Trump gets first med­i­cal checkup since be­com­ing president

The Western Star - - WORLD -

President Don­ald Trump re­ceived his first med­i­cal checkup as president at Wal­ter Reed mil­i­tary hospi­tal on Fri­day, un­der­go­ing a phys­i­cal ex­am­i­na­tion amid sug­ges­tions in a re­cent book and by his de­trac­tors that he’s men­tally un­fit.

Trump boarded Ma­rine One at the med­i­cal fa­cil­ity in Bethesda, Mary­land, out­side Washington, Fri­day af­ter­noon af­ter about three hours at the hospi­tal. Trump shook hands with his physi­cian, Dr. Ronny Jack­son, and then waved be­fore board­ing his he­li­copter. Later in the day, the president was trav­el­ling to Florida for the week­end.

The fairly rou­tine exam for pre­vi­ous pres­i­dents has taken on out­sized im­por­tance in the age of Trump, given the tone of some of his tweets, com­ments at­trib­uted to some of his close ad­vis­ers and Trump’s re­cent slur­ring of words on na­tional TV.

Some of the com­ments were pub­lished in a new book about Trump’s first year, “Fire and Fury: In­side the Trump White House’’ by Michael Wolff, which White House press sec­re­tary Sarah Huck­abee San­ders has de­nounced as “com­plete fan­tasy’’ for por­tray­ing her 71-year-old boss as undis­ci­plined and in over his head as president.

Trump him­self has pushed back hard against any sug­ges­tion that he’s men­tally un­fit, declar­ing him­self “a very sta­ble ge­nius.’’

The ex­am­i­na­tion lasted sev­eral hours and mea­sured things like Trump’s blood pres­sure, choles­terol, blood sugar, heart rate and weight.

The White House said Jack­son, Trump’s physi­cian, was ex­pected to re­lease a brief state­ment on Fri­day af­ter the exam and then pro­vide a de­tailed read­out of the exam on Tues­day and an­swer ques­tions from re­porters.

But con­clu­sions about Trump’s men­tal acu­ity aren’t ex­pected. The White House said Trump will not un­dergo a psy­chi­atric exam. Of­fi­cials did not ad­dress a dif­fer­ent type of screen­ing: as­sess­ments of cog­ni­tive sta­tus that ex­am­ine neu­ro­logic func­tions in­clud­ing mem­ory. Cog­ni­tive as­sess­ments aren’t rou­tine in stan­dard phys­i­cals, though they re­cently be­came cov­ered in Medi­care’s an­nual well­ness vis­its for seniors.

While the ex­ams are not manda­tory, mod­ern pres­i­dents typ­i­cally un­dergo them reg­u­larly and re­lease a doc­tor’s re­port declar­ing they are “fit for duty.’’

Two months be­fore the Novem­ber 2016 elec­tion, Trump re­leased a fivepara­graph let­ter from his long­time physi­cian, Dr. Harold Born­stein, who con­cluded that Trump “is in ex­cel­lent phys­i­cal health.’’ A year ear­lier, Born­stein said in a De­cem­ber 2015 let­ter: “If elected, Mr. Trump, I can state un­equiv­o­cally, will be the health­i­est in­di­vid­ual ever elected to the pres­i­dency.’’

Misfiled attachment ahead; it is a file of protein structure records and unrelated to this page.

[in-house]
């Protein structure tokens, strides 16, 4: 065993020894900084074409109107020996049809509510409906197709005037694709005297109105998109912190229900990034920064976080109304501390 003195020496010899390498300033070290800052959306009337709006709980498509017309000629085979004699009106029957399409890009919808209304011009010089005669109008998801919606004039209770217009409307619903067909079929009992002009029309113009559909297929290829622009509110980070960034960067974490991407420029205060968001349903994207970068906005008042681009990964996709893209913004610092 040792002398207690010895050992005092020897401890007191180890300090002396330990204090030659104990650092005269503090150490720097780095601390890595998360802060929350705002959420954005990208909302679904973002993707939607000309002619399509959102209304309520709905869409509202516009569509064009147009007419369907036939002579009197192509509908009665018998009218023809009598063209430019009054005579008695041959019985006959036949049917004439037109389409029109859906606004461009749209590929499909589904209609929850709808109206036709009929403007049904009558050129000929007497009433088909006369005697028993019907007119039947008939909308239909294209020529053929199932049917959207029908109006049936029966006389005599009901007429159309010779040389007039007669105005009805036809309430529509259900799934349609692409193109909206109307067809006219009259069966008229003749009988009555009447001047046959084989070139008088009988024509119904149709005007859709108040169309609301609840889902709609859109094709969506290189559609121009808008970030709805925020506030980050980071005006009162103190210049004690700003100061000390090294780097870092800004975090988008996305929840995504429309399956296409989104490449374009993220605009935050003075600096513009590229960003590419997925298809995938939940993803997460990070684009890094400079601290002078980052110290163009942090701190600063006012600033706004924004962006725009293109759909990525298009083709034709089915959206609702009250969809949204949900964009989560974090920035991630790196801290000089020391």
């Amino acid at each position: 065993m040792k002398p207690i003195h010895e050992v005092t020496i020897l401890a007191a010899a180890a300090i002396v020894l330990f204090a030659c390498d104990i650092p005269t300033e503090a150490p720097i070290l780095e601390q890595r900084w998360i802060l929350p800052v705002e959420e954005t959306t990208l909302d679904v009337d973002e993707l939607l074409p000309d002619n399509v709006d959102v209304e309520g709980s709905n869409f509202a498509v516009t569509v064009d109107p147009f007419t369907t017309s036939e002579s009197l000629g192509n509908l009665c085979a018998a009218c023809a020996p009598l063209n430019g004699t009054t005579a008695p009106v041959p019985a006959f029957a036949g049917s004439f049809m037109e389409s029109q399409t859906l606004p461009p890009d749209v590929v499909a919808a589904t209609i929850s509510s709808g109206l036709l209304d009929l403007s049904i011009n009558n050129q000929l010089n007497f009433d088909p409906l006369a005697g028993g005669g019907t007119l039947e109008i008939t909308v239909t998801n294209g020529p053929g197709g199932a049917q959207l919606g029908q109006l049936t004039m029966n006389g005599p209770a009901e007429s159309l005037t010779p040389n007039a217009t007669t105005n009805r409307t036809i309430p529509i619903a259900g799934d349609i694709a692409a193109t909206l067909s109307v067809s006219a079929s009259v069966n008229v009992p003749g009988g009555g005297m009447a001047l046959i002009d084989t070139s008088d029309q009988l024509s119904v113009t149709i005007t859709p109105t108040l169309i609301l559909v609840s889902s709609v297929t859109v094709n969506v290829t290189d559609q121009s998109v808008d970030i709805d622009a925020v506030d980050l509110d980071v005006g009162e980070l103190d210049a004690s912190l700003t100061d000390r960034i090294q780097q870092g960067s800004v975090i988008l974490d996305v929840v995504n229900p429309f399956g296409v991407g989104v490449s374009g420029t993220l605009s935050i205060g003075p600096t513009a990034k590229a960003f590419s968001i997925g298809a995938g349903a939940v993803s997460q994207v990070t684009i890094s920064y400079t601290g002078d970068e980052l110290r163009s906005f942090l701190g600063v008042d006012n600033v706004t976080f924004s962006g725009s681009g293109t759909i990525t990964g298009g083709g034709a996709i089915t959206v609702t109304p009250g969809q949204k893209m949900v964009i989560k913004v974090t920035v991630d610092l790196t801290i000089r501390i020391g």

The 2016 let­ter put Trump’s blood pres­sure and choles­terol mea­sure­ments in the healthy range, though he uses a choles­terol-low­er­ing statin med­i­ca­tion. His EKG, chest X-ray, echocar­dio­gram and blood sugar were nor­mal.

The 6- foot- 3 Trump weighed 236 pounds (107 kilo­grams), and his body mass in­dex, or BMI, of 29.5 put him in the cat­e­gory of be­ing over­weight for his height.

Trump takes Crestor for his choles­terol, a low- dose as­pirin for heart at­tack pre­ven­tion, Prope­cia to treat male- pat­tern bald­ness and an­tibi­otics for rosacea. The doc­tor’s 2016 let­ter stated that Trump’s testos­terone level, 441.6, was in the nor­mal range, as were his PSA read­ing for prostate ab­nor­mal­i­ties and tests of his liver and thy­roid.

Trump was 70 when he took of­fice on Jan. 20, 2017, mak­ing him the old­est per­son ever elected to the na­tion’s high­est of­fice.

How much of Trump’s health in­for­ma­tion is re­leased to the public is up to the president, but San­ders said she ex­pects the White House to re­lease the same kind of de­tails past pres­i­dents have made public.

President Barack Obama’s three med­i­cal re­ports in­cluded sec­tions on vi­tal statis­tics; phys­i­cal exam by sys­tem, such as eyes, pul­monary and gas­troin­testi­nal; lab re­sults; his past med­i­cal and sur­gi­cal his­tory; his so­cial his­tory; and med­i­ca­tions, among others.

Trump has said he gets most of his ex­er­cise play­ing golf. The Amer­i­can Heart As­so­ci­a­tion has said the best types of ex­er­cise in­crease the heart rate and make a per­son breathe heav­ily, but that ac­tiv­i­ties like golf don’t pro­vide as much car­dio­vas­cu­lar ben­e­fit since they don’t re­quire much ex­tra ef­fort. The as­so­ci­a­tion sug­gests play­ers walk the golf course in­stead of rent­ing a golf cart. Trump drives a cart from hole to hole.

Obama played bas­ket­ball, lifted weights, worked out on an el­lip­ti­cal ma­chine or tread­mill and played golf. Ge­orge W. Bush traded run­ning for moun­tain bik­ing to pre­serve his knees. Bill Clin­ton was a run­ner who in­stalled a jog­ging track at the White House. He also played golf and in­dulged in Big Macs.

Trump likes fast food, too, along with well-done steaks, cho­co­late cake and dou­ble scoops of vanilla ice cream. He re­port­edly downs 12 Diet Cokes a day. In their re­cent book, “Let Trump Be Trump,’’ for­mer top cam­paign aides Corey Le­wandowski and David Bossie de­scribed the four ma­jor food groups on Trump’s cam­paign plane as “McDon­ald’s, Ken­tucky Fried Chicken, pizza and Diet Coke.’’

Jack­son is a Navy rear ad­mi­ral who was the emer­gency medicine doc­tor for a shock trauma pla­toon in Taqad­dum, Iraq, dur­ing Op­er­a­tion Iraqi Free­dom, ac­cord­ing to his Navy bio. He also pro­vided care for Obama and be­came a White House physi­cian in 2006.

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